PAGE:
This is the first I've read in this series and I enjoyed most of the storyline. Full of surprises for our main character Keelin, but I found so many things I just couldn't understand in the character of her mother. That said, I definitely am interested in reading more of the series. I loved the feel of the small Irish village in the book, and the "Mystic Cove" of the title was very unusual in its character. Yes, I said character, because there is no other way to properly express the behaviour of the cove. There are many secrets in the village, secrets that Keelin has no knowledge of. I thought the author Tricia O'Malley included some fascinating differences from others of the genre in handling the extreme learning curves Keelin goes through. I think the story is a unique take on the theme of the abilities she has never been unaware of. Very quick action on the part of sexual attraction, but the Cove has some influence there, too.

Sunday, February 5, 2017

Innocent Heroes - Stories of Animals in the First World War

by Sigmund Brouwer
published by Tundra Books

This is the second book I have read by author Sigmund Brouwer, each one very different from the other. I was fascinated by the use of true stories in telling the stories of animal "soldiers" in WWI, especially in the fight for Vimy Ridge. With the Canadian army stuck in the trenches and their working animals so thoroughly trained and alert to serve at a moments' notice in any capacity, all were prepared to do what was needed regardless of what the commanders of the allies wanted done. I wasn't sure what to expect but as a proud Canadian who was the young daughter of a soldier in WWII, and interested in history, I learned a lot more about what that meant.

Each short story features a fictional version of a factual animal story. Told as fiction perhaps brings more focus on the close bond between human soldier and animal. I enjoyed reading these double stories, the fictional perhaps setting us up for a more in-depth look at events as they were. Following each is the "real" story the fictional animal was based on. I'm impressed by the vividness of the faith each has in the other "partner". I definitely would recommend this book for almost every age, even perhaps used in schools around Remembrance or Armistice Day. How proud we should be of these faithful animal assistants in war and of their handlers. What was accomplished by these two factors working together and the way the Canadians respected their orders in battle was both fascinating and amazing.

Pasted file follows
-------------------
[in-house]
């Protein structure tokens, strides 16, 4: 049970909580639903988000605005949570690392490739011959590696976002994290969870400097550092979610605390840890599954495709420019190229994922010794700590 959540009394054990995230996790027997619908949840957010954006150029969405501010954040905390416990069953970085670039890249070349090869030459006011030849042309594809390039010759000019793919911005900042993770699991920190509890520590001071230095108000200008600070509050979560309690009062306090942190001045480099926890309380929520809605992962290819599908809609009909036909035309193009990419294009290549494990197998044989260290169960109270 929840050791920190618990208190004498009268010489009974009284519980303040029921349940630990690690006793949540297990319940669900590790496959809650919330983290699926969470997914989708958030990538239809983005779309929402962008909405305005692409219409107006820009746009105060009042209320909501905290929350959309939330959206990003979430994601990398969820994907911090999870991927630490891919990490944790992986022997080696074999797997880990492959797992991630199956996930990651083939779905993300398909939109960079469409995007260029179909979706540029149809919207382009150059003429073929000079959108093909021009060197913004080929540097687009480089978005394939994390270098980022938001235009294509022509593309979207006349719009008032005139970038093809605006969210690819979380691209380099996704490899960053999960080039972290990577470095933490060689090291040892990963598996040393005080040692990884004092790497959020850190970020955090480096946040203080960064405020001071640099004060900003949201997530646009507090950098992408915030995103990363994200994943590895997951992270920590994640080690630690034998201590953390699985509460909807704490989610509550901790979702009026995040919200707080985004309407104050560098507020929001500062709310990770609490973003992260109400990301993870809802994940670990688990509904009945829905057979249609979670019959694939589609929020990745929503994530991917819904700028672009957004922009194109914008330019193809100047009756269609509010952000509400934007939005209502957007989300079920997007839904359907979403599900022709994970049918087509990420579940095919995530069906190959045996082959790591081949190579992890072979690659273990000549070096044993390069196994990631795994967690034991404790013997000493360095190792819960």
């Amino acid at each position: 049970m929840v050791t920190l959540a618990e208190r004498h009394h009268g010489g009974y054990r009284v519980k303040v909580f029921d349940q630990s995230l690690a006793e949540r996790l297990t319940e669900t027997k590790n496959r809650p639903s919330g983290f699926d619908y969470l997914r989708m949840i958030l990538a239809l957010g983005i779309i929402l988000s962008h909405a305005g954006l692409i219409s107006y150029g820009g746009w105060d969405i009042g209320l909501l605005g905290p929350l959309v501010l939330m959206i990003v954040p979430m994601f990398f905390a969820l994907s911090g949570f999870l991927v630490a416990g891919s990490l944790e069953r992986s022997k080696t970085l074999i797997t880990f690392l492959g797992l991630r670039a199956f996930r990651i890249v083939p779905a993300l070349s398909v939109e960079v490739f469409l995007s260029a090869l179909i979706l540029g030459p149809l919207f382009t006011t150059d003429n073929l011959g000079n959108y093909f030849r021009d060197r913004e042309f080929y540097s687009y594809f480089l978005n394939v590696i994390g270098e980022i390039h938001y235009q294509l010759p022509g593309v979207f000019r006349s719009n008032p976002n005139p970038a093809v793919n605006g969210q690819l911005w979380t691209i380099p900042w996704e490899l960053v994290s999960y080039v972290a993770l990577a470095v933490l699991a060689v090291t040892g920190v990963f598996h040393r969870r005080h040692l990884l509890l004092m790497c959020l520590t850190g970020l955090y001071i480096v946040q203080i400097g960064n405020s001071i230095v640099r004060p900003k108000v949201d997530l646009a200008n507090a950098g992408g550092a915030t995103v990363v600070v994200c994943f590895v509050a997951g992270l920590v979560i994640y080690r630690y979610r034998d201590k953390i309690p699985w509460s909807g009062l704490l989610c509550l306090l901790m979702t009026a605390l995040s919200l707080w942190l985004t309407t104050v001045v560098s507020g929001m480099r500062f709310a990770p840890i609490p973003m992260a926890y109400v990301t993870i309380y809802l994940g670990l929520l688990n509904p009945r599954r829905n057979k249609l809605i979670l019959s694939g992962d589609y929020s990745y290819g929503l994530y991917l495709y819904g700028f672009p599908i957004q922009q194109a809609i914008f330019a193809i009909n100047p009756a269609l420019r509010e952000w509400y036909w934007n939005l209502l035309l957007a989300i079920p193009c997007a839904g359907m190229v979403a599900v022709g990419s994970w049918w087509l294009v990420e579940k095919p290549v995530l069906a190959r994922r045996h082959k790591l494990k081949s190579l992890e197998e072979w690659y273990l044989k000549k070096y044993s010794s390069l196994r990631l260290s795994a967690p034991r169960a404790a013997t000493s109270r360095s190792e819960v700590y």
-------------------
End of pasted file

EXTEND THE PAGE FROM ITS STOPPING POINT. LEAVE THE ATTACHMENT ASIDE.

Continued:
Monday, January 30, 2017

The Kill Fee - Poppy Denby Investigates (Book 2)

written by Fiona Veitch Smith
published by Lion Fiction

This is the second book in the Poppy Denby series and how I wish I had read the first! Historical fiction at its best. Written as taking place primarily 1917-1920, it was a time of both chaos and entertainment. The story takes place mainly in Britain with many pieces of the puzzle taking place in Russia.

Poppy is the arts and entertainment editor for "The Globe" newspaper in London, England. She is part of the "in" club through her work. What I particularly liked before reading the storyline, was the list of fictional characters and their connections, and also the list of historical characters and their connections. This fictional account takes place just at the end of the Russian Revolution and into the following civil war in Russia. The author has included at the forefront of the book some of that history to help with the storyline.

I loved this book! The storyline takes many twists and turns from both Britain and Russia from about the time of Lenin. Beginning with the murders of Rasputin, royalty, and others and the escapees coming to other countries as well as Britain, spies, moles, Red and White Russians, Faberge eggs, and stage performances, there is a lot going on at all times. Great characters, engaging storyline, I congratulate Fiona Veitch Smith on an exciting series I'm sure will be running for a long time. The 1920s, oh, how they roared!

Friday, December 30, 2016

The Dead of Winter (A Piper Blackwell Mystery Book 1)


Author Jean Rabe
reviewed from e-book

Who is the Christmas Card murderer?

 There's a new sheriff in town, but not everyone is pleased. In fact, two detectives are upset, to say the least. Daughter of the retired sheriff, relations are a bit taut in the office. There is little criminal activity in the small town of Santa Claus, but things are about to change rapidly. As one body after another is found, tension builds in both the town and the office. The only thing in common, of all things, is Christmas cards.

I loved this first book in the Piper Blackwell series, I think the series will do well.
Excitement, frustration, detection, all here for a fascinating read, what else can you ask for?